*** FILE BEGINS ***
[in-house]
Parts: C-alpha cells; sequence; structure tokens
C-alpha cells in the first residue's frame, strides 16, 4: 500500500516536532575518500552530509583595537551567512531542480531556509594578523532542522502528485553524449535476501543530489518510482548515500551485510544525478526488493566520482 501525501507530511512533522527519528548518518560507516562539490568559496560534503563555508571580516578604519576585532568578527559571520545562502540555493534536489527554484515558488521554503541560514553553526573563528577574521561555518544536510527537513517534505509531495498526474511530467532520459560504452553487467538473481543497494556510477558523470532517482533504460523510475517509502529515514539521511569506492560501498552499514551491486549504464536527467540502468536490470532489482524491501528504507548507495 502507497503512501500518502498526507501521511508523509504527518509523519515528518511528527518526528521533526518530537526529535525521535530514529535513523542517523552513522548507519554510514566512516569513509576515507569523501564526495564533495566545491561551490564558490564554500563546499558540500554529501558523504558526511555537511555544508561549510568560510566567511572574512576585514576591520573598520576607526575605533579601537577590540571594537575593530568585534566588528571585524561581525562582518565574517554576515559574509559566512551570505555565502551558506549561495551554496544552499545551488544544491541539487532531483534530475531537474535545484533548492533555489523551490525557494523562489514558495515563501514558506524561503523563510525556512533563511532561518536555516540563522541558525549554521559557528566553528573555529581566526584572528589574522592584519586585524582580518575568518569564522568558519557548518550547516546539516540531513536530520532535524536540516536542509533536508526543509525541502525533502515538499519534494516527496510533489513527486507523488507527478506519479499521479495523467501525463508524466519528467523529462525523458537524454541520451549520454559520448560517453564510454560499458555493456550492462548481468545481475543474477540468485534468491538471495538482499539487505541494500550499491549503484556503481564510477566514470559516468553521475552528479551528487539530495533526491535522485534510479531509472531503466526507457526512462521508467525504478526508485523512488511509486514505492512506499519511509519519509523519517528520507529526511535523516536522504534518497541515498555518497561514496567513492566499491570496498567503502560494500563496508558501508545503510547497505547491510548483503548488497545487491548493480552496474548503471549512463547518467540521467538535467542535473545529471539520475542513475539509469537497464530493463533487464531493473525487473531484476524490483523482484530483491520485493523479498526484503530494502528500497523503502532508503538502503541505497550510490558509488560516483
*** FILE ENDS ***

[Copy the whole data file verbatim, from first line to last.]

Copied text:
[in-house]
Parts: C-alpha cells; sequence; structure tokens
C-alpha cells in the first residue's frame, strides 16, 4: 500500500516536532575518500552530509583595537551567512531542480531556509594578523532542522502528485553524449535476501543530489518510482548515500551485510544525478526488493566520482 501525501507530511512533522527519528548518518560507516562539490568559496560534503563555508571580516578604519576585532568578527559571520545562502540555493534536489527554484515558488521554503541560514553553526573563528577574521561555518544536510527537513517534505509531495498526474511530467532520459560504452553487467538473481543497494556510477558523470532517482533504460523510475517509502529515514539521511569506492560501498552499514551491486549504464536527467540502468536490470532489482524491501528504507548507495 502507497503512501500518502498526507501521511508523509504527518509523519515528518511528527518526528521533526518530537526529535525521535530514529535513523542517523552513522548507519554510514566512516569513509576515507569523501564526495564533495566545491561551490564558490564554500563546499558540500554529501558523504558526511555537511555544508561549510568560510566567511572574512576585514576591520573598520576607526575605533579601537577590540571594537575593530568585534566588528571585524561581525562582518565574517554576515559574509559566512551570505555565502551558506549561495551554496544552499545551488544544491541539487532531483534530475531537474535545484533548492533555489523551490525557494523562489514558495515563501514558506524561503523563510525556512533563511532561518536555516540563522541558525549554521559557528566553528573555529581566526584572528589574522592584519586585524582580518575568518569564522568558519557548518550547516546539516540531513536530520532535524536540516536542509533536508526543509525541502525533502515538499519534494516527496510533489513527486507523488507527478506519479499521479495523467501525463508524466519528467523529462525523458537524454541520451549520454559520448560517453564510454560499458555493456550492462548481468545481475543474477540468485534468491538471495538482499539487505541494500550499491549503484556503481564510477566514470559516468553521475552528479551528487539530495533526491535522485534510479531509472531503466526507457526512462521508467525504478526508485523512488511509486514505492512506499519511509519519509523519517528520507529526511535523516536522504534518497541515498555518497561514496567513492566499491570496498567503502560494500563496508558501508545503510547497505547491510548483503548488497545487491548493480552496474548503471549512463547518467540521467538535467542535473545529471539520475542513475539509469537497464530493463533487464531493473525487473531484476524490483523482484530483491520485493523479498526484503530494502528500497523503502532508503538502503541505497550510490558509488560516483